There is more to Gurudev Rabindranath Tagore than his being the creator of our National Anthem, his Nobel Prize winning work Gitanjali, his university Shantiniketan and his songs famously known as Rabindra Sangeet. Not many of us know that this literary genius was also a great artist. What is more amazing is that he took to painting seriously only at age 67 and has to his credit a whopping 2500 paintings.
As part of the great man’s 150th birth anniversary celebrations the National Gallery of Modern Art organised a travelling exhibition of some of his paintings. The collection of paintings has so far travelled to museums in Berlin, New York, South Korea, London, Chicago, Paris, Rome, Kuala Lumpur, Ontario, New Delhi, Mumbai and is now being showcased at the National Gallery of Modern Art in Bangalore. The exhibition curator is Professor R Siva Kumar of the the Viswa Bharati University. At the inauguration of the Bangalore exhibition titled ‘The Last Harvest’, Prof. Siva Kumar spoke at length about Tagore as an artist. Rabindranath Tagore took to painting to express through pictures
what words could not express.
The title of the exhibition derives from the fact that almost all of Tagore’s paintings were done in the last 13 years of his life. He often used the word ‘harvest’. To quote an example, this is what he said to a close friend during the time he immersed himself into painting, “I would live by the Padma and gather a harvest of pictures and nothing but pictures to load the Golden Boat of Time with.”
Interestingly, Tagore had dabbled with painting earlier in his life but somehow didn’t like the look of his works and lost interest in pursuing this line. He had the habit of drawing very pretty doodles when writing. And when he struck out words he transformed them into ornamental motifs which bore a strong resemblance to art-nouveau-like arabesque (see picture below of a scored out page).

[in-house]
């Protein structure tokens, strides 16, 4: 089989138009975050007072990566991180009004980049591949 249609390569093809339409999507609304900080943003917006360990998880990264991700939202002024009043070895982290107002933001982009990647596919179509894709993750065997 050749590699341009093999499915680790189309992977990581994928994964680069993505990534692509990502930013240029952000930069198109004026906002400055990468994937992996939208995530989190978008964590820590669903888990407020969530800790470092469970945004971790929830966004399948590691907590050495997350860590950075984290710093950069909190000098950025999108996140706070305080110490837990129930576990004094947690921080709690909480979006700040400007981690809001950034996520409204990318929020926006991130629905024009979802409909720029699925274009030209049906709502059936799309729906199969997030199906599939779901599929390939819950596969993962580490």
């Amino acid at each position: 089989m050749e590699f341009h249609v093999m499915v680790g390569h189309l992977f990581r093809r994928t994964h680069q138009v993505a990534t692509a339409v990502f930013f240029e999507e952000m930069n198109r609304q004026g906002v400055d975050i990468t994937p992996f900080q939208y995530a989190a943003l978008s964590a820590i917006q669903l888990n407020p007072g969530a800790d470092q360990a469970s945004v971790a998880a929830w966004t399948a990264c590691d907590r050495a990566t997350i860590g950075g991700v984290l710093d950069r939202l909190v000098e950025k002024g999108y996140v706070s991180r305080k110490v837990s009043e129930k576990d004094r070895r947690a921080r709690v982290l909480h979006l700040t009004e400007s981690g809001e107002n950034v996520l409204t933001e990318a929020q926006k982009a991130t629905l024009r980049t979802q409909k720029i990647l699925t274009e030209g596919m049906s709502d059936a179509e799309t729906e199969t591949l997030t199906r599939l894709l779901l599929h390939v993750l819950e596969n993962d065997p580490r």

During a trip to Argentina in 1924, Tagore’s impressive motifs were noticed by writer Victoria Ocampo and she was mighty impressed, “He played with erasures following them from verse to verse with his pen, making lines that suddenly jumped into life out this play: prehistoric monsters, birds, faces appeared.” Later in 1930, it was Ocampo who helped Tagore put up his first exhibition of paintings in Paris. Ocampo’s role in shaping Tagore’s stint as a painter is celebrated in a Rabindra Sangeet composition where she is fondly referred to as ‘Bideshini’.
During the inauguration of the exhibition in Bangalore, a guest who is very well-known in the culture circles, came out with another revelation – Tagore was reportedly colour-blind and perhaps this explains why all his paintings are of a dark shade.Here are some of Tagore’s paintings…they are all photos of photos of I wouldn’t be able to tell how many photos:
Tagore never titled his paintings because he wanted them to be free of literary imagination. In the words of Prof. Siva Kumar, “he encourages the viewers to embark on a curatorial process. This exhibition is one such effort”.
A landscape painting by Tagore. He used ink, poster colours, water colours, pastels on mediums ranging from paper to tinted paper to silk, brown paper, folder paper and more.
A lot of Tagore’s paintings are representations of the human face.
Rabindranath Tagore was a genius. Men like him are rarely born. However, his successful stint as an artist beginning at the age of 67 reinforces the fact that it is never too late to be whoever you want to be and should serve as an inspiration for the generations to come.
For those interested, the Bangalore exhibition is on at the National Gallery of Modern Art till the 14th of August, 2013.
My favourites were:
A 1928 painting of a dog
– I liked the childishness around the work
Man riding a crocodile (1929-30)
– An example of awesome creativity
Six seated women (1929-30)
– The colours are very eye-catching
Girl with guitar (1938)
– I loved the girl’s expression
Painting in red with two seated women (1933)
– Looked very romantic
Dancer with red scarves (1936)
– A very vibrant piece
Woman looking over shoulder (1935-36)
– Amazing use of light. Half of the woman’s face is lit.
Veiled figure in orange saree (1936)
– Depiction of the veil over the woman’s face is striking
Dancer in fanned-out skirt (done during a trip to Teheran in 1932)
– A very peppy piece
If you happen to visit the exhibition do tell me what your favourites are:)